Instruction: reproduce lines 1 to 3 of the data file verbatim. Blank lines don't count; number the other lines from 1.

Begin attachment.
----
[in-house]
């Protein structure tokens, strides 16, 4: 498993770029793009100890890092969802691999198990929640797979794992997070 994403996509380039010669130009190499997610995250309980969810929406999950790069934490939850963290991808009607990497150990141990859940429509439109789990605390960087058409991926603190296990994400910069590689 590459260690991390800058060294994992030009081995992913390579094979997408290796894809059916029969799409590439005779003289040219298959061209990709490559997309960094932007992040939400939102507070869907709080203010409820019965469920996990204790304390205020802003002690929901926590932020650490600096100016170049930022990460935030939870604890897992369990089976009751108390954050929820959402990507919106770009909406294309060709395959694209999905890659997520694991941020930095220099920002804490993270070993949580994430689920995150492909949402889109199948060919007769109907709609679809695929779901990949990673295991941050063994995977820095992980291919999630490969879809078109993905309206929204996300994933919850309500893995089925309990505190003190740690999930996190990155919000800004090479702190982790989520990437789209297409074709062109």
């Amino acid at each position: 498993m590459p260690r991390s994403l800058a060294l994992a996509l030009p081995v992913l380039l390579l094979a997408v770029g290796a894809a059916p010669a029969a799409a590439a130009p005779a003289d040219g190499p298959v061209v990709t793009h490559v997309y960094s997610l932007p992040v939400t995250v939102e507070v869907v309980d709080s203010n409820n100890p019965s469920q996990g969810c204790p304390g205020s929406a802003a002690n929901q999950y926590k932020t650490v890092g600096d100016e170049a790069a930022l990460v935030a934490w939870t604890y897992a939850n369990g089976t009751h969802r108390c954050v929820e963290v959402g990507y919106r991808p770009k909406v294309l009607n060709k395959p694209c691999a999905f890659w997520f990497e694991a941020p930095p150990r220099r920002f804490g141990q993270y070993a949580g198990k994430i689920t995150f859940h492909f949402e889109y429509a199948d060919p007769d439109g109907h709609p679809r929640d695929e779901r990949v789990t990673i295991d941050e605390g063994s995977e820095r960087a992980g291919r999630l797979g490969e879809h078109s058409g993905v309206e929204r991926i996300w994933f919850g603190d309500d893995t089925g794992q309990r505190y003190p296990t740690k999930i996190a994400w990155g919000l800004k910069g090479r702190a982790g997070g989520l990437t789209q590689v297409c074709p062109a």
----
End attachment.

[in-house]
């Protein structure tokens, strides 16, 4: 498993770029793009100890890092969802691999198990929640797979794992997070 994403996509380039010669130009190499997610995250309980969810929406999950790069934490939850963290991808009607990497150990141990859940429509439109789990605390960087058409991926603190296990994400910069590689 590459260690991390800058060294994992030009081995992913390579094979997408290796894809059916029969799409590439005779003289040219298959061209990709490559997309960094932007992040939400939102507070869907709080203010409820019965469920996990204790304390205020802003002690929901926590932020650490600096100016170049930022990460935030939870604890897992369990089976009751108390954050929820959402990507919106770009909406294309060709395959694209999905890659997520694991941020930095220099920002804490993270070993949580994430689920995150492909949402889109199948060919007769109907709609679809695929779901990949990673295991941050063994995977820095992980291919999630490969879809078109993905309206929204996300994933919850309500893995089925309990505190003190740690999930996190990155919000800004090479702190982790989520990437789209297409074709062109």
């Amino acid at each position: 498993m590459p260690r991390s994403l800058a060294l994992a996509l030009p081995v992913l380039l390579l094979a997408v770029g290796a894809a059916p010669a029969a799409a590439a130009p005779a003289d040219g190499p298959v061209v990709t793009h490559v997309y960094s997610l932007p992040v939400t995250v939102e507070v869907v309980d709080s203010n409820n100890p019965s469920q996990g969810c204790p304390g205020s929406a802003a002690n929901q999950y926590k932020t650490v890092g600096d100016e170049a790069a930022l990460v935030a934490w939870t604890y897992a939850n369990g089976t009751h969802r108390c954050v929820e963290v959402g990507y919106r991808p770009k909406v294309l009607n060709k395959p694209c691999a999905f890659w997520f990497e694991a941020p930095p150990r220099r920002f804490g141990q993270y070993a949580g198990k994430i689920t995150f859940h492909f949402e889109y429509a199948d060919p007769d439109g109907h709609p679809r929640d695929e779901r990949v789990t990673i295991d941050e605390g063994s995977e820095r960087a992980g291919r999630l797979g490969e879809h078109s058409g993905v309206e929204r991926i996300w994933f919850g603190d309500d893995t089925g794992q309990r505190y003190p296990t740690k999930i996190a994400w990155g919000l800004k910069g090479r702190a982790g997070g989520l990437t789209q590689v297409c074709p062109a």